anatomical-variations-ovarian-artery

Figure 1: Right ovary receiving blood supply from an ovarian branch of the uterine artery in the absence of the ovary artery. (EIA: external iliac artery; O: ovary; OA: ovarian artery; OV: ovarian vein; PM: psoas major muscle; U: ureter; UTR: uterus; UA: uterine artery; UV: uterine vein; arrow: ovarian branch of uterine artery; arrow head: uterine tube)

anatomical-variations-branch-uterine

Figure 2: Extensive venous drainage with duplication of right ovarian vein. (EIA: external iliac artery; O: ovary; OA: ovarian artery; OV: ovarian vein; PM: psoas major muscle; U: ureter; UTR: uterus; UA: uterine artery; UV: uterine vein; arrow: ovarian branch of uterine artery; arrow head: uterine tube; asterisk: duplication of the ovarian vein)

Discussion

A small proportion of people (8.8%) may have gonadal vessel variations that could be explained due to different embryological origins of the vessels [5]. The embryo has nine lateral mesonephric arteries divided into cranial, intermediate and caudal groups [6]. Normally, the gonadal arteries originate from the caudal arteries, however they all have the capability of developing into the ovarian arteries which may account for some variations observed [6]. Gonadal artery variation could also be due to abnormal development of the networks of veins that form the inferior vena cava, inducing the ovarian artery to course posteriorly. An alternative cause may be due to the unusual descent of the ovaries around the kidneys as a consequence of abnormal gubernaculum development. The ovarian vessels follow the course of the ovaries and therefore may end up supplying alternative structures such as the suprarenal glands and diaphragm whilst the ovaries receive their blood supply from an alternative source.

An appreciation of variations that may present in the ovarian vessels is clinically very important. Prior to this case report, bilateral absence of the ovarian artery had only been reported once in the literature [4]. This case study further highlights the importance of the uterine artery during surgical procedures, as it may be the only blood supply to the ovary. Uterine artery occlusion and uterine artery embolization are minimally invasive interventions used to treat uterine fibroids in women who wish to preserve fertility [7]. Surgeons should be aware that vascular occlusion of the uterine artery could lead to ischemia of the ovaries in some rare cases. It is noteworthy that this case study of bilateral ovarian artery absence was from a primiparous female, illustrating for the first time that the anatomical variation has no effect on fertility. The ovarian veins in this cadaver had developed into a major venous drainage source of the pelvis. This is an interesting observation when comparing that to the failed development of the ovarian arteries. One could postulate that the ovarian veins may have developed at the expense of the ovarian arteries.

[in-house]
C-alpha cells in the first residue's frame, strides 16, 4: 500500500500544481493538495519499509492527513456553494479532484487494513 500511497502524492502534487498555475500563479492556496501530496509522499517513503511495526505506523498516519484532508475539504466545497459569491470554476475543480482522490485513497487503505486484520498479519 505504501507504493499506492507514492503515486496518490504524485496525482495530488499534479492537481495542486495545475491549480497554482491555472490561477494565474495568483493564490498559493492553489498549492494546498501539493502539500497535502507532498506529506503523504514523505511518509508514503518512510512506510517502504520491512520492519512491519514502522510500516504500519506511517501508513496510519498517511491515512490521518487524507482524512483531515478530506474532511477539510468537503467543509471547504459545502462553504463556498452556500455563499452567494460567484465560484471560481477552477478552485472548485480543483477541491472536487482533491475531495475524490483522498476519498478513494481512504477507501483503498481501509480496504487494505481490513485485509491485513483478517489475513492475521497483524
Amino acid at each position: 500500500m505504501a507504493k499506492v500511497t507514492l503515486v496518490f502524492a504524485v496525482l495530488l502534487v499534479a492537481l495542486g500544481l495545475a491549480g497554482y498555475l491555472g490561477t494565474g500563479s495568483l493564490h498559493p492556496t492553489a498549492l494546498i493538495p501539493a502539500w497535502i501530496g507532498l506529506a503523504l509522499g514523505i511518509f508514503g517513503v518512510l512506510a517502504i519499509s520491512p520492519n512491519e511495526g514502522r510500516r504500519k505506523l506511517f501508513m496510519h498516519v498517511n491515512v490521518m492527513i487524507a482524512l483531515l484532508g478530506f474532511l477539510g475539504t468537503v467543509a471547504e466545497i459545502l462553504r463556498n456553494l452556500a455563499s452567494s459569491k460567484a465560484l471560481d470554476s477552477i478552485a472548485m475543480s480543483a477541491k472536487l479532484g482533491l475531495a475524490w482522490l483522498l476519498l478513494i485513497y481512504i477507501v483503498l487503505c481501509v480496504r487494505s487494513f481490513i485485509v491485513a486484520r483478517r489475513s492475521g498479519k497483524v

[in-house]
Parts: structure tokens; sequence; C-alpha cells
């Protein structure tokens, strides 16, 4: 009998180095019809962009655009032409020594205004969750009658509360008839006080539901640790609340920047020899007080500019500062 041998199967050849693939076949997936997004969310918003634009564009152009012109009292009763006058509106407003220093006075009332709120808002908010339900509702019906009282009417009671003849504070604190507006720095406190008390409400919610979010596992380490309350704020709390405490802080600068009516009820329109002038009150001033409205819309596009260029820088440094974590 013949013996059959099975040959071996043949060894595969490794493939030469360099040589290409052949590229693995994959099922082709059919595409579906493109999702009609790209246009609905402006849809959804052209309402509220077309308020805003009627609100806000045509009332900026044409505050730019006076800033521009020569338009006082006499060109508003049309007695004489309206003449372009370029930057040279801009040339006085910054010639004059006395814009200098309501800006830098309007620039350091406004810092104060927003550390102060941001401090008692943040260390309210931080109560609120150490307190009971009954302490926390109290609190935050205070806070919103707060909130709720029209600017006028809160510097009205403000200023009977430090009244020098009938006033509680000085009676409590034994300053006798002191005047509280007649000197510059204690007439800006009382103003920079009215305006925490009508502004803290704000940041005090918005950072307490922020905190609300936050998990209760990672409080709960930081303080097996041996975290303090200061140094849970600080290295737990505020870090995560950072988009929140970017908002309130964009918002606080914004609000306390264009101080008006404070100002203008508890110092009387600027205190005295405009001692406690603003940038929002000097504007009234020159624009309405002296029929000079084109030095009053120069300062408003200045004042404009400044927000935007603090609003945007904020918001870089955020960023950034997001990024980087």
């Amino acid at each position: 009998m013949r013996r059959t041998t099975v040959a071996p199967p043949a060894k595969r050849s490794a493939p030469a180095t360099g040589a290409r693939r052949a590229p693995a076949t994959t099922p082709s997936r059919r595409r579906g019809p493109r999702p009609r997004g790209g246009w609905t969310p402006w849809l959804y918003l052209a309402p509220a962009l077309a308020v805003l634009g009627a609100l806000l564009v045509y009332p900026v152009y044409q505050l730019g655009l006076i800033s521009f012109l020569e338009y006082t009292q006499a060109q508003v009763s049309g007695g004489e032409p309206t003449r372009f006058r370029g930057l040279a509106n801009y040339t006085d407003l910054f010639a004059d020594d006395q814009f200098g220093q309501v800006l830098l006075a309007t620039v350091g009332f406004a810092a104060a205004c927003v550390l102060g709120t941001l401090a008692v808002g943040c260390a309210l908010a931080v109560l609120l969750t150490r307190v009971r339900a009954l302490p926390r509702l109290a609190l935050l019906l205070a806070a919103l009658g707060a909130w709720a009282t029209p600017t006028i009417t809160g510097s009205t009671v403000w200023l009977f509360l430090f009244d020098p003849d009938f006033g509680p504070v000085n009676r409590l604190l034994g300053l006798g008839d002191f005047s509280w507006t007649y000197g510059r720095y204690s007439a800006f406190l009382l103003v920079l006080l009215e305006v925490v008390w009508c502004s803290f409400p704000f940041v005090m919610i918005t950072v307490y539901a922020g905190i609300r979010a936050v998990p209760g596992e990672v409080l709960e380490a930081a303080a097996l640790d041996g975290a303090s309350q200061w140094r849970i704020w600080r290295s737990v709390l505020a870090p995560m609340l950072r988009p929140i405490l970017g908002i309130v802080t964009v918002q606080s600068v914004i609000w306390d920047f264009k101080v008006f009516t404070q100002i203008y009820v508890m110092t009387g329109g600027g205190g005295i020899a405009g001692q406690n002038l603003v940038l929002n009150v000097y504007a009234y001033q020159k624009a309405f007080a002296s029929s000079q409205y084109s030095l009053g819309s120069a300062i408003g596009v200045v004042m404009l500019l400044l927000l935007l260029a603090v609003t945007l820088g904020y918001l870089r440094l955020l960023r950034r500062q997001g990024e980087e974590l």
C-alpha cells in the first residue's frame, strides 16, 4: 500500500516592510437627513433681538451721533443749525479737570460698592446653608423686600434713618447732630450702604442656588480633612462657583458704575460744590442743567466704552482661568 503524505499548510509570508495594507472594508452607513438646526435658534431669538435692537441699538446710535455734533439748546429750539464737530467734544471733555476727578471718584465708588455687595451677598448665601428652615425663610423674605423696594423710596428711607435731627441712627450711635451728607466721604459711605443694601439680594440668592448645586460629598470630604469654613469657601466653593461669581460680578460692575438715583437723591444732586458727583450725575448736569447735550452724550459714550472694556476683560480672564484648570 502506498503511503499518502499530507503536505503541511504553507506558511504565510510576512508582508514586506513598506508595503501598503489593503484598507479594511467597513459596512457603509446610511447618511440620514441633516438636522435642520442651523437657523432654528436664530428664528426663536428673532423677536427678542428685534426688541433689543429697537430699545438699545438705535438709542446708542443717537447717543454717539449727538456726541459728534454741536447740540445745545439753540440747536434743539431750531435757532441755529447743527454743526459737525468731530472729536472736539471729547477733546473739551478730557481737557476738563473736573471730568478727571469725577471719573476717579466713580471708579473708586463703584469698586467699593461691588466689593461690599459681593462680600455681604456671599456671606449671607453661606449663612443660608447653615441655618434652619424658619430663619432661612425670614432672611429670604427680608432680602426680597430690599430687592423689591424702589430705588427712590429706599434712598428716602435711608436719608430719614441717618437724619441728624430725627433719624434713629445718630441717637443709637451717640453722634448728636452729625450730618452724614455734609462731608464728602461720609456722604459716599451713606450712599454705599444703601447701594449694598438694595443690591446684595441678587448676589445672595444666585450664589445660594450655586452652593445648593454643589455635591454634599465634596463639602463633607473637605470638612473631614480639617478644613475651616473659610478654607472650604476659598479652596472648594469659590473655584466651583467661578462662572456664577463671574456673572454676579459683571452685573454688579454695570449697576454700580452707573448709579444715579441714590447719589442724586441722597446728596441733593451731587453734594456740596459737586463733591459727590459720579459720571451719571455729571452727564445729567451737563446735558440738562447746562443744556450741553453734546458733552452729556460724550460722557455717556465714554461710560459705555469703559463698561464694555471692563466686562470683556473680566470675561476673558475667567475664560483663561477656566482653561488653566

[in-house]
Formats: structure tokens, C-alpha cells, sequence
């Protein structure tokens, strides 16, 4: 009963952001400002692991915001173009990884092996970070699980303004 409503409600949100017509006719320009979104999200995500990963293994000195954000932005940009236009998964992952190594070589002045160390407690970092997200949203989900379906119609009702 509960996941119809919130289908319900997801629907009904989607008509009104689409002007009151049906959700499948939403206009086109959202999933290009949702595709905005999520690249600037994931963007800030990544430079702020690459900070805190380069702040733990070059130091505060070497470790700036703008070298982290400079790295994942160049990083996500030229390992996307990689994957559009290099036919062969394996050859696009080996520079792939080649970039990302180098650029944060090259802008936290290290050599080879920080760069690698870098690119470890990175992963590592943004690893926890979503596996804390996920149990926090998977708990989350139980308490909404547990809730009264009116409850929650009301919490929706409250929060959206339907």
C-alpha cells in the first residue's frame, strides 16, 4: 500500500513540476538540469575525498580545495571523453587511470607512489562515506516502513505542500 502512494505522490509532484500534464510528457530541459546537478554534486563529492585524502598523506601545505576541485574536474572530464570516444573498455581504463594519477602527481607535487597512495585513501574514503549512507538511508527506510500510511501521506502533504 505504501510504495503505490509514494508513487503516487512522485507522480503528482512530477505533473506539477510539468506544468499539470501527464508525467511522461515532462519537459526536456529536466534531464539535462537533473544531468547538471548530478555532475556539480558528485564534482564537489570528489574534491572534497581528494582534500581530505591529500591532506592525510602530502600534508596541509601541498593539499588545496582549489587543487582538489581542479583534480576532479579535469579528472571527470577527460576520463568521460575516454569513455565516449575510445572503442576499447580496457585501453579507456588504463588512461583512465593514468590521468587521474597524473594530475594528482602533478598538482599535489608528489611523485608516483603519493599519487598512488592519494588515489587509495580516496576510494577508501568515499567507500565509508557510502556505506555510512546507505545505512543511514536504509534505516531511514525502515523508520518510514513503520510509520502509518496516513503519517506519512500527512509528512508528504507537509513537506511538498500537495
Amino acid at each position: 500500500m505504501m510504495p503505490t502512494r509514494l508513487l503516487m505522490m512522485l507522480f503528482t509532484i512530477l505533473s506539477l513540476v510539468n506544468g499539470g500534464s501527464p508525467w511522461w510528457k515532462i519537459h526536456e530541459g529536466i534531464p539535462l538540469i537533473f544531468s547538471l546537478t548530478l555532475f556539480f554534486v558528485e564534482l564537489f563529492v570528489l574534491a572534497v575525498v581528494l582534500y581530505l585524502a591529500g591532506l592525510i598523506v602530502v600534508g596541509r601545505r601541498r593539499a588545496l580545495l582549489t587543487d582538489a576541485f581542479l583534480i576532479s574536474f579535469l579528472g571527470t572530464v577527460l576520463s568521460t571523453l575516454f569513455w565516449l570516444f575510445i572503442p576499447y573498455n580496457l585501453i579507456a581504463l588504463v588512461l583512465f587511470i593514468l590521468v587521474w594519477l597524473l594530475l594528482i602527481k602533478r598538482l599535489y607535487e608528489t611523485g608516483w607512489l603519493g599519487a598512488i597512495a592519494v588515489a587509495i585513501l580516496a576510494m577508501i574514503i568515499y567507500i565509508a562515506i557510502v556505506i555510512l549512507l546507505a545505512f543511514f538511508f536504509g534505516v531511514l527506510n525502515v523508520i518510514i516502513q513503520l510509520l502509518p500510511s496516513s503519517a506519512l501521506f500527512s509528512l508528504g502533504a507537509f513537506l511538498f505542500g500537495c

In conclusion, absence of the ovarian arteries can occur bilaterally and has no influence on the development or functioning of the ovary if there is a blood supply from a branch of the uterine artery. The ovarian veins can develop into prominent venous drainage vessels of the pelvis, with many branches and tributaries.

Acknowledgments

We would like to express our sincere thanks to all staff of the Anatomy Suite at the University of Nottingham (UK) for their technical support and assistance during the dissection.

References